Several accidents mark the beginning of an early winter driving season

Print Article

  • A semi-truck carrying apples flipped onto its side on Saturday evening, Nov. 4, sending the driver to the hospital and closed Interstate 90 when refrigerator fuel leaked onto the road near mile marker 65. (Photo courtesy of Frenchtown Rural Fire Department)

  • 1

    On Thursday, Nov. 2, there was a multi-vehicle accident reported on I-90 near mile marker 80 with no injuries reported. (Photo courtesy of Frenchtown Rural Fire Department)

  • 2

    A vehicle went down a steep embankment up Deep Creek and Southside Road early Sunday morning on Nov. 5. Responders said the road was like a “sheet of ice.” The driver escaped without injury. (Photo courtesy of Frenchtown Rural Fire Department)

  • A semi-truck carrying apples flipped onto its side on Saturday evening, Nov. 4, sending the driver to the hospital and closed Interstate 90 when refrigerator fuel leaked onto the road near mile marker 65. (Photo courtesy of Frenchtown Rural Fire Department)

  • 1

    On Thursday, Nov. 2, there was a multi-vehicle accident reported on I-90 near mile marker 80 with no injuries reported. (Photo courtesy of Frenchtown Rural Fire Department)

  • 2

    A vehicle went down a steep embankment up Deep Creek and Southside Road early Sunday morning on Nov. 5. Responders said the road was like a “sheet of ice.” The driver escaped without injury. (Photo courtesy of Frenchtown Rural Fire Department)

The Montana Department of Transportation incident report page blew up with tiny red markers over the past few days. Each marker indicates an accident and they spread over the page of Montana highways like confetti at a New Year’s Eve party.

On Saturday the Frenchtown Fire Department received 10 calls from 2 a.m. until 11:45 p.m. Spokesperson, Mel Holtz said the roads appeared dry but the bridge decks had moisture build up and freeze, causing patches of black ice.

Volunteer firefighters and other personnel were scrambling up and down the corridor attending to accidents, but with only one injury that sent a man to the Missoula hospital. It was the driver of a semi-truck which flipped onto its side. The truck was carrying apples and the refrigeration coolant leaked onto the highway, causing Interstate 90 near mile marker 65 to have a lane closed for nearly an hour and a half.

Six accidents occurred in that stretch on Saturday evening, which also included an SUV hauling a trailer that flipped on its side. Most incidents occurred between mile markers 65 and 78.

A vehicle also went off the road up Deep Creek and Southside Road early Sunday morning. The Frenchtown Rural Fire Department received a call about an illegal bonfire and personnel were responding when they came upon a group of people on the road, which responders said “was a sheet of ice.”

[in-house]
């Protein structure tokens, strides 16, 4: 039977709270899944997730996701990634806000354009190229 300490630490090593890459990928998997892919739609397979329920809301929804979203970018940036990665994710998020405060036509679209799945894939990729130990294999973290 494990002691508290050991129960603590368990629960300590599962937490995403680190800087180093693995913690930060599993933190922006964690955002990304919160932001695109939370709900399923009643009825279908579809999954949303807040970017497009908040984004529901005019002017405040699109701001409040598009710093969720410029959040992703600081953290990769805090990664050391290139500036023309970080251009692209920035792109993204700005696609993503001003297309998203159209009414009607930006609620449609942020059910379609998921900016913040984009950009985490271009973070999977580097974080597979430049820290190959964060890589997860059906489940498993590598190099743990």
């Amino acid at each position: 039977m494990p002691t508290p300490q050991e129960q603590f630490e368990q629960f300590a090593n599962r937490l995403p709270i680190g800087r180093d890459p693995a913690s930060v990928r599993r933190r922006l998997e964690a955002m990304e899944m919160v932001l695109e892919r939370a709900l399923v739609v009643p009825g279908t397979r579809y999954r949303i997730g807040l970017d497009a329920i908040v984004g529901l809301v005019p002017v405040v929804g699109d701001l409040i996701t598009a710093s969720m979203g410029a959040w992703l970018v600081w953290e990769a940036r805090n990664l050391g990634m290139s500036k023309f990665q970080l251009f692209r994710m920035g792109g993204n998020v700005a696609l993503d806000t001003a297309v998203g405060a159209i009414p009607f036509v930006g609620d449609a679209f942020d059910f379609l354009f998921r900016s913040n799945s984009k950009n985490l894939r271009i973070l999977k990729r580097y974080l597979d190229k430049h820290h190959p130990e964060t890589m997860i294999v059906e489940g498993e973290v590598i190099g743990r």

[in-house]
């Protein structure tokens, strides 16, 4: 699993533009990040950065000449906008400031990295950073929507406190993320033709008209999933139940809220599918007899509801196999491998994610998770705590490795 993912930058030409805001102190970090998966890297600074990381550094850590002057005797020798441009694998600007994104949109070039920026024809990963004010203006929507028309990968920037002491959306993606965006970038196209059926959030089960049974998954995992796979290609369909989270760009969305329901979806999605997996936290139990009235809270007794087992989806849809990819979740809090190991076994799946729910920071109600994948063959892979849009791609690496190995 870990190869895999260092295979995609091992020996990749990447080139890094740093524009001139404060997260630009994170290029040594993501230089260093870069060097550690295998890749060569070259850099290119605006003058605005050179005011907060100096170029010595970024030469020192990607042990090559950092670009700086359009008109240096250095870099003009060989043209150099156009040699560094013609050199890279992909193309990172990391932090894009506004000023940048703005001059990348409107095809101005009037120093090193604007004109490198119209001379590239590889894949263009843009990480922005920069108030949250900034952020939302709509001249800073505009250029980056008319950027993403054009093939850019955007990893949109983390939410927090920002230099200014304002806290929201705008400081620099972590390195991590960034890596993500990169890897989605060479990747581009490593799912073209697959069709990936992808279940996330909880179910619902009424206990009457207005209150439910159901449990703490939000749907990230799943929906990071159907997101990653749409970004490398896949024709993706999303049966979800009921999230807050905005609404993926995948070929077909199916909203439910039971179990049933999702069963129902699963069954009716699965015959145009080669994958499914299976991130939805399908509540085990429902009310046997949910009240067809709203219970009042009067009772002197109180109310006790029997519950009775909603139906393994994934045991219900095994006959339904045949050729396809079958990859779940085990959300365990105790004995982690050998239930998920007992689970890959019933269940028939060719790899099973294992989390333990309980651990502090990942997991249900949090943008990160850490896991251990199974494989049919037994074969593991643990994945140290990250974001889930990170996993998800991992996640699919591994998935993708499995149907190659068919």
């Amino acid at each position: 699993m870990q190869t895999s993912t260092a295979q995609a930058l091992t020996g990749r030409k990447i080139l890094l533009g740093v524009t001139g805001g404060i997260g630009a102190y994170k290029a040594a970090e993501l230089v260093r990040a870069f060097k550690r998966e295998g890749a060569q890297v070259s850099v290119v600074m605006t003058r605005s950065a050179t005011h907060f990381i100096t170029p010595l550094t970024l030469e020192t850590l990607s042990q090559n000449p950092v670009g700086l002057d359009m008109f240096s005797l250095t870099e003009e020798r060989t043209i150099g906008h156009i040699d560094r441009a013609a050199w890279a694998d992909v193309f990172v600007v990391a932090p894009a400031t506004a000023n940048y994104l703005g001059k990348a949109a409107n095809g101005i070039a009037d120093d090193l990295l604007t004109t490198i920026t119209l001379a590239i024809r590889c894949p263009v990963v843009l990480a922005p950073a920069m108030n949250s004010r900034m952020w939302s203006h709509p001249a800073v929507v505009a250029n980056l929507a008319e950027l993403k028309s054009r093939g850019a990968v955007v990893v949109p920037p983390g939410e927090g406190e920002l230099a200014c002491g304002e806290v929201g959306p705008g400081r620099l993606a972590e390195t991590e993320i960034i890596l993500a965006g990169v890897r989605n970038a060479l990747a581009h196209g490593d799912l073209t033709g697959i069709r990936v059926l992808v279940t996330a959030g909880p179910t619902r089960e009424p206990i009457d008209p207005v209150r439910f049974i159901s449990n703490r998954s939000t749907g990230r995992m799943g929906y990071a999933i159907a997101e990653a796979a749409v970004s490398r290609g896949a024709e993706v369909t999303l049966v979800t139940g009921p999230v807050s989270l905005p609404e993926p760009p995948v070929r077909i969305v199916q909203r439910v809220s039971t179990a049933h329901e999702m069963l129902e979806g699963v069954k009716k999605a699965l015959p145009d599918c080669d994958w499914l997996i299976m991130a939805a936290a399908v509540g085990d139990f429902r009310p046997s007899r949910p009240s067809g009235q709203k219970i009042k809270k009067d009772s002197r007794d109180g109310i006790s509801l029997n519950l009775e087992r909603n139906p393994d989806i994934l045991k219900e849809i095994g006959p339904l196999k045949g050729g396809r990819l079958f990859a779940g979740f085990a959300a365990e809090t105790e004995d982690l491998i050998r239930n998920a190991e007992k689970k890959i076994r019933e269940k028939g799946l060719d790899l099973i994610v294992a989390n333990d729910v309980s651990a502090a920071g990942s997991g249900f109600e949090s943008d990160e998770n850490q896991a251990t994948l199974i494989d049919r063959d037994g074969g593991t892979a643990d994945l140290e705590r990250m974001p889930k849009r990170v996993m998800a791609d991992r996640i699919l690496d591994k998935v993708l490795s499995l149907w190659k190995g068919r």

They told the firefighters that a vehicle had gone down the embankment, which Holtz said was at about an 80 degree slope. They set up a rope rescue system and descended over 200 feet to reach the vehicle; however the driver was not at the scene. He was later located by law enforcement and was found safe.

There was also a multi-vehicle accident near mile marker 80 on Interstate 90 on Thursday evening, Nov. 2, blocking eastbound lanes. No injuries were reported and one lane of traffic was opened as wreckers arrived on the scene to remove the vehicles.

Holtz said one of the biggest fears is dealing with traffic as emergency crews respond on the scene of an accident. Montana has a law that requires oncoming traffic to move to the side when there are emergency vehicles on the road, but “it gets pretty scary when they are attending to injured people and there have been several near misses in the past between responders and oncoming traffic.” Holtz reminds the public to slow down and give responders plenty of room to work.

“There’s always a lot of accidents early in the winter season,” said Holtz. “This year it seems earlier than usual and it just takes time for people to get into a winter mind-set. Just remember to allow yourself extra travel time and use caution.”

He also reminds the public to travel with survival equipment in case of an emergency, which includes warm blankets and clothing, matches, food, flashlights and cat litter in case the vehicle becomes stuck.

Print Article

Read More Local News

Spiekermeier on his way to D.C. with Capitol Christmas Tree

November 22, 2017 at 11:04 am | Clark Fork Valley Press Larry “Hollywood” Spiekermeier, as he has been affectionately named by his pilot crew, is well on his way to Washington, D.C. with a special Christmas tree in tow. The 70-year-old Plains resident an...

Comments

Read More

High Country Cowboys swing back into Sanders County

November 22, 2017 at 11:05 am | Clark Fork Valley Press The High Country Cowboys trio were at Quinn’s Hot Springs last week for a two-night performance. The brothers; Marty, John and Joe Kosel are firmly becoming staples in the entertainment at the loca...

Comments

Read More

Cancer Network hosts lantern lighting

November 22, 2017 at 11:04 am | Clark Fork Valley Press The lighting and releasing of lanterns for cancer has become a worldwide tradition to not only remember those that are lost but those that have survived. Originally starting in Thailand, the lighti...

Comments

Read More

Turkey B-I-N-G-O fun at Hot Springs

November 22, 2017 at 11:04 am | Clark Fork Valley Press Sanders County locals turned out to Hot Springs for Turkey Bingo. The Hot Springs Lions Club once again had their annual fundraiser which saw around 100 people attend for the event at the Hot Spring...

Comments

Read More

Contact Us

(406) 826-3402
105 W. Lynch
P.O. Box 667
Plains, MT 59859

©2017 Clark Fork Valley Press | Mineral Independent Terms of Use Privacy Policy
X
X